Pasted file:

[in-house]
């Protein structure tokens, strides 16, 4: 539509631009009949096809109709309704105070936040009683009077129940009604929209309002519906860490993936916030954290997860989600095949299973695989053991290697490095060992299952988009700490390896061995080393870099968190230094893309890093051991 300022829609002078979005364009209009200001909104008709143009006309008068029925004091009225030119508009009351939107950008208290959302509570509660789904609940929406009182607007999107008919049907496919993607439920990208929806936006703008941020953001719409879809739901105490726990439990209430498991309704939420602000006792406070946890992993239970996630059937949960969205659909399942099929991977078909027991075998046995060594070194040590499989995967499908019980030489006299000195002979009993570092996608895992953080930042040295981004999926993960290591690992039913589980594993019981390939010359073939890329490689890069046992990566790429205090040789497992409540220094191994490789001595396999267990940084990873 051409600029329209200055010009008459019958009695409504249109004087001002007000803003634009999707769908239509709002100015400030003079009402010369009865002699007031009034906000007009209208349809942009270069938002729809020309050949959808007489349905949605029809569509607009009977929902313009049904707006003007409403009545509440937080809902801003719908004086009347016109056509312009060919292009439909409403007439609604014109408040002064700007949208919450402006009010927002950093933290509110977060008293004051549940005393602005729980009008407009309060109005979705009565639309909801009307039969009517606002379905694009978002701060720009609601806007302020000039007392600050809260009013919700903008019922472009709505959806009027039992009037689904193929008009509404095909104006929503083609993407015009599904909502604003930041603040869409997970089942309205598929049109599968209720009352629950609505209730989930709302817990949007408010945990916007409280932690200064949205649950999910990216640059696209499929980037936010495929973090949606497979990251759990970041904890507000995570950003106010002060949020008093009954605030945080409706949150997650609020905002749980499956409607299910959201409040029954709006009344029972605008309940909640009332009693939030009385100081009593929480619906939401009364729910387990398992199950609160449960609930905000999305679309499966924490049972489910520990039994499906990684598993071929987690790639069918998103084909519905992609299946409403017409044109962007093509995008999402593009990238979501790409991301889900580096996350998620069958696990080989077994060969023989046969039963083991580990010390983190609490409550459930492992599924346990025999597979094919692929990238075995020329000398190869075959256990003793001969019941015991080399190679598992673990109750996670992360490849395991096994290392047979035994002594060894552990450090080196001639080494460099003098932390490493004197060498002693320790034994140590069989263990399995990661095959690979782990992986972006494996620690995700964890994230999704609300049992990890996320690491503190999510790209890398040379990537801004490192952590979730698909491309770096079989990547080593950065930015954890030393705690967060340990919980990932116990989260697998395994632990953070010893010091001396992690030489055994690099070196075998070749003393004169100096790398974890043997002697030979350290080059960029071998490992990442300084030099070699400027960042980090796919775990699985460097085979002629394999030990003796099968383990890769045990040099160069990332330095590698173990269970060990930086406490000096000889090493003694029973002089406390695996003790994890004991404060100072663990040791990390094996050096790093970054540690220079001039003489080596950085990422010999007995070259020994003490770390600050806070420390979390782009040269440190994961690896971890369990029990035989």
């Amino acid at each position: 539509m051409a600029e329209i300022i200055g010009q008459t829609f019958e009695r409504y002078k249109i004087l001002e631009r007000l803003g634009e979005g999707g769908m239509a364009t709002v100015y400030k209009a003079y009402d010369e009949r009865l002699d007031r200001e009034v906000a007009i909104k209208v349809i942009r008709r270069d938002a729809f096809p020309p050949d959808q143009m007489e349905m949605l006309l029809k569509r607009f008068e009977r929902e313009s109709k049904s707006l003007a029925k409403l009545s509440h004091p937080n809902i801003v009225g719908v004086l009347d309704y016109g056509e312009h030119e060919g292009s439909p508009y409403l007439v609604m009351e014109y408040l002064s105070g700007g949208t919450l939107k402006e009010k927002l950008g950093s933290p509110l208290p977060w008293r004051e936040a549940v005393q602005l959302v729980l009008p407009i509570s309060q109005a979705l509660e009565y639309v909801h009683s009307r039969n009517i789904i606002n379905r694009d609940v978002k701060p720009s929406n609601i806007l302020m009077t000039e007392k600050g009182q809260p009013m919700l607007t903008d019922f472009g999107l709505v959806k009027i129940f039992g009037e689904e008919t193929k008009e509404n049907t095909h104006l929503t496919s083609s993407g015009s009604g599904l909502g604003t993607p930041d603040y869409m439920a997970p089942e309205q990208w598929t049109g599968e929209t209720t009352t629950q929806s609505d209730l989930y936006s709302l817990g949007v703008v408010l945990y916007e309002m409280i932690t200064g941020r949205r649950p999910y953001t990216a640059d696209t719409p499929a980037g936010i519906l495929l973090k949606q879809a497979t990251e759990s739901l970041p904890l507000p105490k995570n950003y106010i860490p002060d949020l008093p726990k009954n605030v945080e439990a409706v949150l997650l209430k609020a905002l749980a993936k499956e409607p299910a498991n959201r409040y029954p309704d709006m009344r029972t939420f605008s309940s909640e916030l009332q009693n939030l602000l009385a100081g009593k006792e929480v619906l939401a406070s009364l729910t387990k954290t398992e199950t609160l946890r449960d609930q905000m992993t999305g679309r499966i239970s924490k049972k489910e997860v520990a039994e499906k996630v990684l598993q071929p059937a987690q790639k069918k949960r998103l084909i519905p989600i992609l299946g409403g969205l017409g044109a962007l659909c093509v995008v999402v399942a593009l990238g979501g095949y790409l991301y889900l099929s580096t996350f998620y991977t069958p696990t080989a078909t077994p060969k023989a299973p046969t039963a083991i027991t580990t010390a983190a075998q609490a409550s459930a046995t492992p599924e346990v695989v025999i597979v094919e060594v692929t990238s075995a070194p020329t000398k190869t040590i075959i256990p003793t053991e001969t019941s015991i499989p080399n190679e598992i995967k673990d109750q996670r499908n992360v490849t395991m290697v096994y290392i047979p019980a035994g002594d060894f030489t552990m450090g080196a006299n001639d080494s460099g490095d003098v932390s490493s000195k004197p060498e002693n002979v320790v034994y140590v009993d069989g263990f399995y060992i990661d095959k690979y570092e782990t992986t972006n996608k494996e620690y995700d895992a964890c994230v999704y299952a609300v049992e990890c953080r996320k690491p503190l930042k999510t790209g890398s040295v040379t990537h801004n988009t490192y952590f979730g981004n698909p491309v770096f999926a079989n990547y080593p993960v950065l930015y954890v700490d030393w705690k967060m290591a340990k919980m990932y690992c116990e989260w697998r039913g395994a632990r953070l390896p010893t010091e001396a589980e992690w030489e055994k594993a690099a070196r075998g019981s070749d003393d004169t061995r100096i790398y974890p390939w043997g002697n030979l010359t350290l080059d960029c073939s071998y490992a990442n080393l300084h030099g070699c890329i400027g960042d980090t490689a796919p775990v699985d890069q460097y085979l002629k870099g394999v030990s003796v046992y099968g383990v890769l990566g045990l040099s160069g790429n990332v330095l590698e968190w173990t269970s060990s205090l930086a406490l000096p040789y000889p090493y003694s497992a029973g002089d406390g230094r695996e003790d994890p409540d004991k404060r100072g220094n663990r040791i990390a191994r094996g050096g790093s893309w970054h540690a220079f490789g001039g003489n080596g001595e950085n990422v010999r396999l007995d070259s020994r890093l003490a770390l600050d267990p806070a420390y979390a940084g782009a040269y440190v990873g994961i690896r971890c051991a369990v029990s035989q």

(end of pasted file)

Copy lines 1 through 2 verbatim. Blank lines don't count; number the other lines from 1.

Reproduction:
[in-house]
């Protein structure tokens, strides 16, 4: 539509631009009949096809109709309704105070936040009683009077129940009604929209309002519906860490993936916030954290997860989600095949299973695989053991290697490095060992299952988009700490390896061995080393870099968190230094893309890093051991 300022829609002078979005364009209009200001909104008709143009006309008068029925004091009225030119508009009351939107950008208290959302509570509660789904609940929406009182607007999107008919049907496919993607439920990208929806936006703008941020953001719409879809739901105490726990439990209430498991309704939420602000006792406070946890992993239970996630059937949960969205659909399942099929991977078909027991075998046995060594070194040590499989995967499908019980030489006299000195002979009993570092996608895992953080930042040295981004999926993960290591690992039913589980594993019981390939010359073939890329490689890069046992990566790429205090040789497992409540220094191994490789001595396999267990940084990873 051409600029329209200055010009008459019958009695409504249109004087001002007000803003634009999707769908239509709002100015400030003079009402010369009865002699007031009034906000007009209208349809942009270069938002729809020309050949959808007489349905949605029809569509607009009977929902313009049904707006003007409403009545509440937080809902801003719908004086009347016109056509312009060919292009439909409403007439609604014109408040002064700007949208919450402006009010927002950093933290509110977060008293004051549940005393602005729980009008407009309060109005979705009565639309909801009307039969009517606002379905694009978002701060720009609601806007302020000039007392600050809260009013919700903008019922472009709505959806009027039992009037689904193929008009509404095909104006929503083609993407015009599904909502604003930041603040869409997970089942309205598929049109599968209720009352629950609505209730989930709302817990949007408010945990916007409280932690200064949205649950999910990216640059696209499929980037936010495929973090949606497979990251759990970041904890507000995570950003106010002060949020008093009954605030945080409706949150997650609020905002749980499956409607299910959201409040029954709006009344029972605008309940909640009332009693939030009385100081009593929480619906939401009364729910387990398992199950609160449960609930905000999305679309499966924490049972489910520990039994499906990684598993071929987690790639069918998103084909519905992609299946409403017409044109962007093509995008999402593009990238979501790409991301889900580096996350998620069958696990080989077994060969023989046969039963083991580990010390983190609490409550459930492992599924346990025999597979094919692929990238075995020329000398190869075959256990003793001969019941015991080399190679598992673990109750996670992360490849395991096994290392047979035994002594060894552990450090080196001639080494460099003098932390490493004197060498002693320790034994140590069989263990399995990661095959690979782990992986972006494996620690995700964890994230999704609300049992990890996320690491503190999510790209890398040379990537801004490192952590979730698909491309770096079989990547080593950065930015954890030393705690967060340990919980990932116990989260697998395994632990953070010893010091001396992690030489055994690099070196075998070749003393004169100096790398974890043997002697030979350290080059960029071998490992990442300084030099070699400027960042980090796919775990699985460097085979002629394999030990003796099968383990890769045990040099160069990332330095590698173990269970060990930086406490000096000889090493003694029973002089406390695996003790994890004991404060100072663990040791990390094996050096790093970054540690220079001039003489080596950085990422010999007995070259020994003490770390600050806070420390979390782009040269440190994961690896971890369990029990035989």